100th anniversary of the handover of Aiken Military Barracks

Wednesday 20 April 2022 9:28

Wednesday the 13th of April marked the centenary of the handover by the British of the Aiken Dundalk Military Barracks.

The ceremony was to commemorate the troops of the Fourth Northern Division, under the command of Camlough born Commandant General Frank Aiken, who took the surrender of Dundalk Military Barracks on behalf of General Headquarters of the Free State Army one hundred years ago at 1400Hrs on 13th April 1922.

The ceremony took place on the grounds of the Aiken Barracks and consisted of a military parade exiting the Barracks at Quay Street, marching passed St. Gerard's Square and re-entering the Barracks via the Barrack Street gate. This symbolised the Fourth Northern Division entering the Barracks in order to take control.

The handovers of the military barracks in 1922 are a key moment in Irish history not just for the Defence Forces, but for the political and social history of the Irish people and their State. The departure of the British Garrison - then the very expression of the British Empire’s hard power in Ireland- represented the end of colonial rule after some seven centuries. The raising of the National Flag in what had been the centres of imperial power in Ireland was a very powerful symbol and one that resonated with Irish people at the time.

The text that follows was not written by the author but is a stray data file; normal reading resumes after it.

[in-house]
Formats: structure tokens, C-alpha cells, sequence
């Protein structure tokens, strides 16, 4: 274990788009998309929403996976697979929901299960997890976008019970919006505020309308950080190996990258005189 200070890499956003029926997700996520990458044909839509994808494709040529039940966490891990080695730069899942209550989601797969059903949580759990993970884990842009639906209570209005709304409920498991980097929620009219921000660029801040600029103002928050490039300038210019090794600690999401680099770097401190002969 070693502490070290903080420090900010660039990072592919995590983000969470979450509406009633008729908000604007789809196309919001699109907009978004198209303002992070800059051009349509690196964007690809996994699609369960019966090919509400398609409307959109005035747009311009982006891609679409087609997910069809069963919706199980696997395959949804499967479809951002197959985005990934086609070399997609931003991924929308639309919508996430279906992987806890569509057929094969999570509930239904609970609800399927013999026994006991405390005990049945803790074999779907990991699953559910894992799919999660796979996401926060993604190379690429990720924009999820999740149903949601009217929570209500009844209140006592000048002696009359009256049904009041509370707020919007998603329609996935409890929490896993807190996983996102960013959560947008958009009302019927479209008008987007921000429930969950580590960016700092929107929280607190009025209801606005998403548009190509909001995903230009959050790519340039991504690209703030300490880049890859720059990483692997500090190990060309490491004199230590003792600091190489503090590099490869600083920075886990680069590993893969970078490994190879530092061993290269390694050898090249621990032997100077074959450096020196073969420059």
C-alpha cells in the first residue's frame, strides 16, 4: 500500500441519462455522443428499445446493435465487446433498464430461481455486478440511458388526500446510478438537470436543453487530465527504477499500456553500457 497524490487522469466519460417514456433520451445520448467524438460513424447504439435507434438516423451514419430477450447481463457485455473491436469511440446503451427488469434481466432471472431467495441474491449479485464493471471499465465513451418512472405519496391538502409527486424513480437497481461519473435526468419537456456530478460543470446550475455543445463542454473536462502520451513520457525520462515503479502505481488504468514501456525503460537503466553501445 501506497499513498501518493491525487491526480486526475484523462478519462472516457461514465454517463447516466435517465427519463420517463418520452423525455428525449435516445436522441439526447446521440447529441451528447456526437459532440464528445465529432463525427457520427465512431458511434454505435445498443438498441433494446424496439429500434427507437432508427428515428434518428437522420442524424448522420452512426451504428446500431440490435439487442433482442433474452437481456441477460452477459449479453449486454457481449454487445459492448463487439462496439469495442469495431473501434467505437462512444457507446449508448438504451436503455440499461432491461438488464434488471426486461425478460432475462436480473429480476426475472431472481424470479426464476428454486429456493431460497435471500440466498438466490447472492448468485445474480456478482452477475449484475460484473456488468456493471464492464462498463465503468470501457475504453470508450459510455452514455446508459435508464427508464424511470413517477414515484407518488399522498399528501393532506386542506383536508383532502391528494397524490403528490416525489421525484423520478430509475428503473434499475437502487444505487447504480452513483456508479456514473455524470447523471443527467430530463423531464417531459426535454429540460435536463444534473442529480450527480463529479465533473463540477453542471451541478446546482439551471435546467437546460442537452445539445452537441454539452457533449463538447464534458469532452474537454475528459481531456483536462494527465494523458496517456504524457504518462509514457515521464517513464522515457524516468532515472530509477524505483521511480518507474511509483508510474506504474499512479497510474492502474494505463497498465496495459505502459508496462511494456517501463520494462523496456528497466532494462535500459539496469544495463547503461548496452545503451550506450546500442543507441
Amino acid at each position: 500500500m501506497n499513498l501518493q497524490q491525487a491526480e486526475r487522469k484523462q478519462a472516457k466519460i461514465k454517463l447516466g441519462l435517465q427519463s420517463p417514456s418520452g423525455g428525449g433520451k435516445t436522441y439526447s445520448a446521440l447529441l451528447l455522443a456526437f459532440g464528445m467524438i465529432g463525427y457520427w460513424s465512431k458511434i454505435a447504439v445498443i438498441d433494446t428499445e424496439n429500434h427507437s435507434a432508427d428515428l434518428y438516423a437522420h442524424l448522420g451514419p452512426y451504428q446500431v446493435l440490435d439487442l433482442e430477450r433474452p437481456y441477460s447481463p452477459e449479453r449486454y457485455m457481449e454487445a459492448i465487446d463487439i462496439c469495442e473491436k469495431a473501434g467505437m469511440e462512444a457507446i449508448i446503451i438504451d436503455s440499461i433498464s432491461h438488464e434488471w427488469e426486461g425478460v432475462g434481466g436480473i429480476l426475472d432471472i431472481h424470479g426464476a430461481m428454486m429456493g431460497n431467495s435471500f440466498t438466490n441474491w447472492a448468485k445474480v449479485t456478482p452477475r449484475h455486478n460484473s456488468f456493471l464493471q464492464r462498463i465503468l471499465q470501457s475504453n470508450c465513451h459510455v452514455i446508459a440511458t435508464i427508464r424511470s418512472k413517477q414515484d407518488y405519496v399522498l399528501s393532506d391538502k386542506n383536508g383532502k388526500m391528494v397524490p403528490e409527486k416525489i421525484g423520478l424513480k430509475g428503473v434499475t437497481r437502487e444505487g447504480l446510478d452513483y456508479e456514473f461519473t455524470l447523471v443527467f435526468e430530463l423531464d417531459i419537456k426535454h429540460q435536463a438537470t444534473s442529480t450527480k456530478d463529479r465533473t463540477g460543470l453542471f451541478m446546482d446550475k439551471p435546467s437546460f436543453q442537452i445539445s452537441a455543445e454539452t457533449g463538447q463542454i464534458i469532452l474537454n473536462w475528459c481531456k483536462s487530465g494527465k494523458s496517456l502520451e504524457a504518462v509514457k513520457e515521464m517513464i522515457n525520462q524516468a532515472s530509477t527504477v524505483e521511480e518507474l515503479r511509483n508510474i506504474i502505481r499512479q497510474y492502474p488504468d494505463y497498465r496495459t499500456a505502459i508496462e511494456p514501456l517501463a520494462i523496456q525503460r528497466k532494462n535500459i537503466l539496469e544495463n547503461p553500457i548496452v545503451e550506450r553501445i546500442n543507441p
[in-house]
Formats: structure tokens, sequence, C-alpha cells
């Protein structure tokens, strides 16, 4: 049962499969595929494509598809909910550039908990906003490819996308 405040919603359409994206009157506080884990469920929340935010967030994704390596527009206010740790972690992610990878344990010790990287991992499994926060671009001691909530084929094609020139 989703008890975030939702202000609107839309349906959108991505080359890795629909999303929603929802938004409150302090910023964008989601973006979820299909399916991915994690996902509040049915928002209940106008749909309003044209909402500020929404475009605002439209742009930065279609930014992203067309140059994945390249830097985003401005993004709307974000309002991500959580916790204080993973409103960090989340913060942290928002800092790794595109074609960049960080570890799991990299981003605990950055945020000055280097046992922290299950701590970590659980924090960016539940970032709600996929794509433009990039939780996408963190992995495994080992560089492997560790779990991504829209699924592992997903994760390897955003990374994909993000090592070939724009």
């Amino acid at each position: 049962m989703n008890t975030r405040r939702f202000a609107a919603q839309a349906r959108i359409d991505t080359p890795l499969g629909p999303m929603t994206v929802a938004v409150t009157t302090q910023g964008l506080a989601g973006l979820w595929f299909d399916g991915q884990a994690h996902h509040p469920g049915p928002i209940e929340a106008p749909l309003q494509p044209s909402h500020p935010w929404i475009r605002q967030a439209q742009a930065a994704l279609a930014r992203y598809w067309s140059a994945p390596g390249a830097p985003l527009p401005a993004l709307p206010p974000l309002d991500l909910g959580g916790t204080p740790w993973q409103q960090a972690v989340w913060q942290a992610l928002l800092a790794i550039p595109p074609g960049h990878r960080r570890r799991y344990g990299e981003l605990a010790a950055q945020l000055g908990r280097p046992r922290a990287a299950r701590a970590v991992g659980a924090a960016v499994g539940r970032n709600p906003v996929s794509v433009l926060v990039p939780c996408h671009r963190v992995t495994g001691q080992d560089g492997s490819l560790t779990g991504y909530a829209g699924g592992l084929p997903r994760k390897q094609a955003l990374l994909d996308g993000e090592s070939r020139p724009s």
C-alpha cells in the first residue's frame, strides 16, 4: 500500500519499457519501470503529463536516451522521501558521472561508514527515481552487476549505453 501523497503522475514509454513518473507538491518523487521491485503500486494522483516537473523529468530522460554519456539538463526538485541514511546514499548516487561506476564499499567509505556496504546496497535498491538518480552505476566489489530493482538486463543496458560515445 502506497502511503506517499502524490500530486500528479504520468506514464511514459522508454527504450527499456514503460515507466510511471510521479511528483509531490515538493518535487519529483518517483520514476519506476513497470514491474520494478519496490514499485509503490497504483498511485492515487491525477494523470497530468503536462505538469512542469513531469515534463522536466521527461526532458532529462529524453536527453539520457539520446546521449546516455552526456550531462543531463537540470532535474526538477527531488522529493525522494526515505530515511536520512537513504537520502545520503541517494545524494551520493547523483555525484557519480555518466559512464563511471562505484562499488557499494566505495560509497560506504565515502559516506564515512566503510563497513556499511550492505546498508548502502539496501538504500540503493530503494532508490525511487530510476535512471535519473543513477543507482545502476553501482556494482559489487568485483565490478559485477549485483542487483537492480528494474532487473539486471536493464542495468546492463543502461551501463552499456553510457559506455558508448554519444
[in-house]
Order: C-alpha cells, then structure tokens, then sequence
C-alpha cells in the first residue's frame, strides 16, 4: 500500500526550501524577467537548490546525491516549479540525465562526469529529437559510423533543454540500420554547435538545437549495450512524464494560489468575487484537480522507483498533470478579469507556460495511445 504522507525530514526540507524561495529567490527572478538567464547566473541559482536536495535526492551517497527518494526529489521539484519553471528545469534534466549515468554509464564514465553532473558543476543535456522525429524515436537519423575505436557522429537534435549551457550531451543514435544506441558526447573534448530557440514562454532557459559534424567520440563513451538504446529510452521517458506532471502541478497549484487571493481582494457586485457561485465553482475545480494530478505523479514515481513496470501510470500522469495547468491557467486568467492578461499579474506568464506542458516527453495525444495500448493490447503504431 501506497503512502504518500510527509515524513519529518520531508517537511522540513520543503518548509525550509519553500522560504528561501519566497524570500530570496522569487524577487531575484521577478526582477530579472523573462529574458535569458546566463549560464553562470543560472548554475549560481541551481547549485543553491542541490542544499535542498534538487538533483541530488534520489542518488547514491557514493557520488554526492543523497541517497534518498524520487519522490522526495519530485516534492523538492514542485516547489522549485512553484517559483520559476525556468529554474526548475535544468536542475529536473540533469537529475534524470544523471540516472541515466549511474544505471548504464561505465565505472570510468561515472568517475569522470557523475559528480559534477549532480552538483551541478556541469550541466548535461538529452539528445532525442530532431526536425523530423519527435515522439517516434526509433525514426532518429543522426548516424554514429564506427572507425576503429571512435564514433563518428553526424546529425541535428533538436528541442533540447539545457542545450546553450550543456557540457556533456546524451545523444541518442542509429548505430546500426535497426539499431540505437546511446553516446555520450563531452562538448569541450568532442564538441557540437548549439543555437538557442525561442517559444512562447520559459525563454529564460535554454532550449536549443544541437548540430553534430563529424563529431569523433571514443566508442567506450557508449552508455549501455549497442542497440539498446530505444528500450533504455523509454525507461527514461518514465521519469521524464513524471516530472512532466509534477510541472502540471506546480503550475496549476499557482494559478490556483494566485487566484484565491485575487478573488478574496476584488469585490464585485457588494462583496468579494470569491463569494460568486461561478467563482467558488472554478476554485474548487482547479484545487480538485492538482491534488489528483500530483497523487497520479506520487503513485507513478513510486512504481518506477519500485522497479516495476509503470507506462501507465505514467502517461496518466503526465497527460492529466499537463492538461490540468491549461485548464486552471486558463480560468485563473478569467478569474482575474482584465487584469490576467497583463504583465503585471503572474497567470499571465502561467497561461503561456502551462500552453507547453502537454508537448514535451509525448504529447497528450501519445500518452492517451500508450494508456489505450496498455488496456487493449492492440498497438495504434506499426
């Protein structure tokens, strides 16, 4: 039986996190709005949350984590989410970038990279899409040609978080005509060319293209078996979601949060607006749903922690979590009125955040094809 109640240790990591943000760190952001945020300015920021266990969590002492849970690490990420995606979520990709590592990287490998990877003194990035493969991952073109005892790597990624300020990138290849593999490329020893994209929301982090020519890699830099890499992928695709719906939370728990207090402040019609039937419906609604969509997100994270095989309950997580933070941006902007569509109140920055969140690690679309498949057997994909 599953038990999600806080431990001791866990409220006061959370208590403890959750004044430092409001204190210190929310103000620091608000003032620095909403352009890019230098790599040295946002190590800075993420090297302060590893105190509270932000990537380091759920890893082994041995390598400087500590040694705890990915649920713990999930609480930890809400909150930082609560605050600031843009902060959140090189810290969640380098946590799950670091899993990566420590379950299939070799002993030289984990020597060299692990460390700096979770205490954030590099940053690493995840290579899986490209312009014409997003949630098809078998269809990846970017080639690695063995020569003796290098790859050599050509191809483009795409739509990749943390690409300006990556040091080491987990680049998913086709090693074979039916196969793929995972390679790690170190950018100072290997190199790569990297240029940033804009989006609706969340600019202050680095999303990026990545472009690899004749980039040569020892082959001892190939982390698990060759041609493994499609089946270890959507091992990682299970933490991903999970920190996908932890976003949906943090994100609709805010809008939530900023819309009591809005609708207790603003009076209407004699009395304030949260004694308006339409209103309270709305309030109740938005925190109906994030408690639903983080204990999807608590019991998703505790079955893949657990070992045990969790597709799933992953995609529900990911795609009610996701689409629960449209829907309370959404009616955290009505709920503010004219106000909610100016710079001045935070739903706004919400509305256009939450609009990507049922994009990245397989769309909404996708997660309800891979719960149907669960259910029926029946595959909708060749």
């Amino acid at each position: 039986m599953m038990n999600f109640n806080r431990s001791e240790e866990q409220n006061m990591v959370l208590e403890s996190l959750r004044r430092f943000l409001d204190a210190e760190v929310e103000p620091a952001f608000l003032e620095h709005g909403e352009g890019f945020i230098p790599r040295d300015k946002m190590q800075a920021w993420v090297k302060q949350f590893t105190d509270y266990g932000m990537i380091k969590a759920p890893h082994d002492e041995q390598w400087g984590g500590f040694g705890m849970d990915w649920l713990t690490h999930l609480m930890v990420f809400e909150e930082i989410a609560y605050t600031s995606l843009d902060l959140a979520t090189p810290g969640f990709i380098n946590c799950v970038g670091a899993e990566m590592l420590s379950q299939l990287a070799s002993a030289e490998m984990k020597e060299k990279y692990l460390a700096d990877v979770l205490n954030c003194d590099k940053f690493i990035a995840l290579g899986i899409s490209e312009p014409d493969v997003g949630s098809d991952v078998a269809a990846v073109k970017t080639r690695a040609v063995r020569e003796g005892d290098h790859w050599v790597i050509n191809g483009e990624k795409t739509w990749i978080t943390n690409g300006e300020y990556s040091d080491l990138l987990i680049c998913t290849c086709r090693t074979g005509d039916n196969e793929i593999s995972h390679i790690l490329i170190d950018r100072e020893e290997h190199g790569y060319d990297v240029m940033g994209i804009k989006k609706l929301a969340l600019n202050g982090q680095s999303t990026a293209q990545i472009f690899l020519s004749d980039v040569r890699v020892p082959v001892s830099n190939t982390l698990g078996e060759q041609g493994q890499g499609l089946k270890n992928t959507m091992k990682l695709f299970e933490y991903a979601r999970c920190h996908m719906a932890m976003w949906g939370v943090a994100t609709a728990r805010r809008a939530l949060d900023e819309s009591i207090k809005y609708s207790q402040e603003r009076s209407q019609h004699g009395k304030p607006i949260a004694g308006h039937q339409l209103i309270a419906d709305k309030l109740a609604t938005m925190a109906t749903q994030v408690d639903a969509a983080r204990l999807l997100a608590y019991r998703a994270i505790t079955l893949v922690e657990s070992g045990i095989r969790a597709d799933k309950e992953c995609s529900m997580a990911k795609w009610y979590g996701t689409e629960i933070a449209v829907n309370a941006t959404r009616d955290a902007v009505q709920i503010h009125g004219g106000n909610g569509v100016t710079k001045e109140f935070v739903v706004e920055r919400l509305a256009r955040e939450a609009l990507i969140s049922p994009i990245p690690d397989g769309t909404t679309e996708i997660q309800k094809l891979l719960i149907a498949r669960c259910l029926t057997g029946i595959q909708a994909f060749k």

It was reported that crowds of people had gathered on that morning outside the Barrack gates to witness a formal handover. Trucks exited the barracks laden with stores, cloths, ordinance, and some with a union flag flying from the rear. Some trucks were also carrying out heavily armed British soldiers, this was for the very last time in history. 217 soldiers of the Royal Field Artillery were stationed at the Barracks before this, along with members of the Royal Irish Constabulary, who were awaiting disbandment.

However, the crowds were disappointed as General McKeon and his men did not appear. Instead, local men of the Fourth Northern Division, who's Area of Operations consisted of North Co. Louth, South Co. Down and South Armagh marched in an alternative gate into the Barracks. This was a much more formal and quieter handover that was not anticipated.

It was an emotional day for many, remembering the courageous men that had given their lives to their country. It was also a day of celebration, the impact that the actions of these men had on the history of Ireland.